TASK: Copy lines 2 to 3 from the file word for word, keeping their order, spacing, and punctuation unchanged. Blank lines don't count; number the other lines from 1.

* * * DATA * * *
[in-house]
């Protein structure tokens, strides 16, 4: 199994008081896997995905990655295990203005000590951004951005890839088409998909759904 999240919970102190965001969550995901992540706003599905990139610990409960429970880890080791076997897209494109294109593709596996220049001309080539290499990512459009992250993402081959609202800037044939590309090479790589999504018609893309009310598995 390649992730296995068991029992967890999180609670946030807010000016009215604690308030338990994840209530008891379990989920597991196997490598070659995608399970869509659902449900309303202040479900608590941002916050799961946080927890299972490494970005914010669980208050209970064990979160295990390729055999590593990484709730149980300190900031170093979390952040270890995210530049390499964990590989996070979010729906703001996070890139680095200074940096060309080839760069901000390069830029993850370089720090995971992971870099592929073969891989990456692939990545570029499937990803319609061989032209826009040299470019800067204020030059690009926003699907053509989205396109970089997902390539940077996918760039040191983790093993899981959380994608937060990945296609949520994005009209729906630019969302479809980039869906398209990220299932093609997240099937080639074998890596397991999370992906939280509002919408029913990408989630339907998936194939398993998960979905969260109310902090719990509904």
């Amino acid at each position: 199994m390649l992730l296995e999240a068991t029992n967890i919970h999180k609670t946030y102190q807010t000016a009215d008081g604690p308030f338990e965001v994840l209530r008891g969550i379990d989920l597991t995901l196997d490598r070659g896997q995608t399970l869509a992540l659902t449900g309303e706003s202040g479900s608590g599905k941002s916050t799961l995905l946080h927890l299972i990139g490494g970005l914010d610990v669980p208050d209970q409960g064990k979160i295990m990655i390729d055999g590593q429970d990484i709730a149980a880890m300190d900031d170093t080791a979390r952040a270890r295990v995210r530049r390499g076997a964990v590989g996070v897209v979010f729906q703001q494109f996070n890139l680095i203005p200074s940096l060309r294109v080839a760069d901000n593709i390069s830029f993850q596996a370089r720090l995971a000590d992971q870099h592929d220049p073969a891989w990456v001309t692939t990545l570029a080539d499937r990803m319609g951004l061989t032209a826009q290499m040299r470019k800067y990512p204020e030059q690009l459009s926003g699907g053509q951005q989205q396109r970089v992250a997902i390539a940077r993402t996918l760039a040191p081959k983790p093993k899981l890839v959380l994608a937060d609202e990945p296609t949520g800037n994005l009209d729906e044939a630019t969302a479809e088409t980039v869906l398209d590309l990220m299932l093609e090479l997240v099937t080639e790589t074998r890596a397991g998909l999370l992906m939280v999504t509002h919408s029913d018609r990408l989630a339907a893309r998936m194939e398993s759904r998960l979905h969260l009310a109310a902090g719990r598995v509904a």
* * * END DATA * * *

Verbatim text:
């Protein structure tokens, strides 16, 4: 199994008081896997995905990655295990203005000590951004951005890839088409998909759904 999240919970102190965001969550995901992540706003599905990139610990409960429970880890080791076997897209494109294109593709596996220049001309080539290499990512459009992250993402081959609202800037044939590309090479790589999504018609893309009310598995 390649992730296995068991029992967890999180609670946030807010000016009215604690308030338990994840209530008891379990989920597991196997490598070659995608399970869509659902449900309303202040479900608590941002916050799961946080927890299972490494970005914010669980208050209970064990979160295990390729055999590593990484709730149980300190900031170093979390952040270890995210530049390499964990590989996070979010729906703001996070890139680095200074940096060309080839760069901000390069830029993850370089720090995971992971870099592929073969891989990456692939990545570029499937990803319609061989032209826009040299470019800067204020030059690009926003699907053509989205396109970089997902390539940077996918760039040191983790093993899981959380994608937060990945296609949520994005009209729906630019969302479809980039869906398209990220299932093609997240099937080639074998890596397991999370992906939280509002919408029913990408989630339907998936194939398993998960979905969260109310902090719990509904």
């Amino acid at each position: 199994m390649l992730l296995e999240a068991t029992n967890i919970h999180k609670t946030y102190q807010t000016a009215d008081g604690p308030f338990e965001v994840l209530r008891g969550i379990d989920l597991t995901l196997d490598r070659g896997q995608t399970l869509a992540l659902t449900g309303e706003s202040g479900s608590g599905k941002s916050t799961l995905l946080h927890l299972i990139g490494g970005l914010d610990v669980p208050d209970q409960g064990k979160i295990m990655i390729d055999g590593q429970d990484i709730a149980a880890m300190d900031d170093t080791a979390r952040a270890r295990v995210r530049r390499g076997a964990v590989g996070v897209v979010f729906q703001q494109f996070n890139l680095i203005p200074s940096l060309r294109v080839a760069d901000n593709i390069s830029f993850q596996a370089r720090l995971a000590d992971q870099h592929d220049p073969a891989w990456v001309t692939t990545l570029a080539d499937r990803m319609g951004l061989t032209a826009q290499m040299r470019k800067y990512p204020e030059q690009l459009s926003g699907g053509q951005q989205q396109r970089v992250a997902i390539a940077r993402t996918l760039a040191p081959k983790p093993k899981l890839v959380l994608a937060d609202e990945p296609t949520g800037n994005l009209d729906e044939a630019t969302a479809e088409t980039v869906l398209d590309l990220m299932l093609e090479l997240v099937t080639e790589t074998r890596a397991g998909l999370l992906m939280v999504t509002h919408s029913d018609r990408l989630a339907a893309r998936m194939e398993s759904r998960l979905h969260l009310a109310a902090g719990r598995v509904a």